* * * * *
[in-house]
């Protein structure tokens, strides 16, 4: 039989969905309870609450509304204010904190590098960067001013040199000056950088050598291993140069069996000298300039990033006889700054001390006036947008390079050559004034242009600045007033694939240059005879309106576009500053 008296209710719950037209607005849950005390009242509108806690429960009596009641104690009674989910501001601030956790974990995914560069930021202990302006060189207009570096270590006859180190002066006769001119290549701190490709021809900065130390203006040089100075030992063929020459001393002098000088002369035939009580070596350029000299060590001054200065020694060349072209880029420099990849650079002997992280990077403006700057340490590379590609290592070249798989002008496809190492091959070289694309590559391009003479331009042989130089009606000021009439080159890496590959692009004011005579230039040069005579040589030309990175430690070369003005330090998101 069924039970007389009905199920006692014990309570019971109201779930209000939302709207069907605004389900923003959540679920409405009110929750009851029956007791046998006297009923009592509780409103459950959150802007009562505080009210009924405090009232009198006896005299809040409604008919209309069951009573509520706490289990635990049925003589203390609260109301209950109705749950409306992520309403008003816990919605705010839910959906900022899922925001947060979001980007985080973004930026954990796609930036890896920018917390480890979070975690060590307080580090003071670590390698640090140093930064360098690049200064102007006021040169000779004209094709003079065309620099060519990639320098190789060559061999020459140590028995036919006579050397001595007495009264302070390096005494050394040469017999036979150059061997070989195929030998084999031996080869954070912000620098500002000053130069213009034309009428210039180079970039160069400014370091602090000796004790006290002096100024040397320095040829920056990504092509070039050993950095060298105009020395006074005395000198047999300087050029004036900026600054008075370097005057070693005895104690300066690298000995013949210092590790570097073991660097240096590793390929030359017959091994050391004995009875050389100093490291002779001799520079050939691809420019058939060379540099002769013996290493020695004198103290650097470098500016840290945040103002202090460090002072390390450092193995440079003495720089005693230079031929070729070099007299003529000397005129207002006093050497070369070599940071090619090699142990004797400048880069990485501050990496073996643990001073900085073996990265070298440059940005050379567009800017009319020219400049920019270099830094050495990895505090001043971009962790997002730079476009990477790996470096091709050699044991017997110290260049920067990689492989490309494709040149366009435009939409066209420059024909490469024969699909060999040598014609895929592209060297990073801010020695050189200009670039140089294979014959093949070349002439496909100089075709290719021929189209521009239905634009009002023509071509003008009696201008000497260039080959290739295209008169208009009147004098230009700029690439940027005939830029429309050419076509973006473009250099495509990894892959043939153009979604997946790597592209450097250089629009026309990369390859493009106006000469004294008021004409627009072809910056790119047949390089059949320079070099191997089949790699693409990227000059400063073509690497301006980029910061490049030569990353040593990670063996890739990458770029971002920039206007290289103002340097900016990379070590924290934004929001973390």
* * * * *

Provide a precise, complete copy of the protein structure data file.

[in-house]
């Protein structure tokens, strides 16, 4: 039989969905309870609450509304204010904190590098960067001013040199000056950088050598291993140069069996000298300039990033006889700054001390006036947008390079050559004034242009600045007033694939240059005879309106576009500053 008296209710719950037209607005849950005390009242509108806690429960009596009641104690009674989910501001601030956790974990995914560069930021202990302006060189207009570096270590006859180190002066006769001119290549701190490709021809900065130390203006040089100075030992063929020459001393002098000088002369035939009580070596350029000299060590001054200065020694060349072209880029420099990849650079002997992280990077403006700057340490590379590609290592070249798989002008496809190492091959070289694309590559391009003479331009042989130089009606000021009439080159890496590959692009004011005579230039040069005579040589030309990175430690070369003005330090998101 069924039970007389009905199920006692014990309570019971109201779930209000939302709207069907605004389900923003959540679920409405009110929750009851029956007791046998006297009923009592509780409103459950959150802007009562505080009210009924405090009232009198006896005299809040409604008919209309069951009573509520706490289990635990049925003589203390609260109301209950109705749950409306992520309403008003816990919605705010839910959906900022899922925001947060979001980007985080973004930026954990796609930036890896920018917390480890979070975690060590307080580090003071670590390698640090140093930064360098690049200064102007006021040169000779004209094709003079065309620099060519990639320098190789060559061999020459140590028995036919006579050397001595007495009264302070390096005494050394040469017999036979150059061997070989195929030998084999031996080869954070912000620098500002000053130069213009034309009428210039180079970039160069400014370091602090000796004790006290002096100024040397320095040829920056990504092509070039050993950095060298105009020395006074005395000198047999300087050029004036900026600054008075370097005057070693005895104690300066690298000995013949210092590790570097073991660097240096590793390929030359017959091994050391004995009875050389100093490291002779001799520079050939691809420019058939060379540099002769013996290493020695004198103290650097470098500016840290945040103002202090460090002072390390450092193995440079003495720089005693230079031929070729070099007299003529000397005129207002006093050497070369070599940071090619090699142990004797400048880069990485501050990496073996643990001073900085073996990265070298440059940005050379567009800017009319020219400049920019270099830094050495990895505090001043971009962790997002730079476009990477790996470096091709050699044991017997110290260049920067990689492989490309494709040149366009435009939409066209420059024909490469024969699909060999040598014609895929592209060297990073801010020695050189200009670039140089294979014959093949070349002439496909100089075709290719021929189209521009239905634009009002023509071509003008009696201008000497260039080959290739295209008169208009009147004098230009700029690439940027005939830029429309050419076509973006473009250099495509990894892959043939153009979604997946790597592209450097250089629009026309990369390859493009106006000469004294008021004409627009072809910056790119047949390089059949320079070099191997089949790699693409990227000059400063073509690497301006980029910061490049030569990353040593990670063996890739990458770029971002920039206007290289103002340097900016990379070590924290934004929001973390």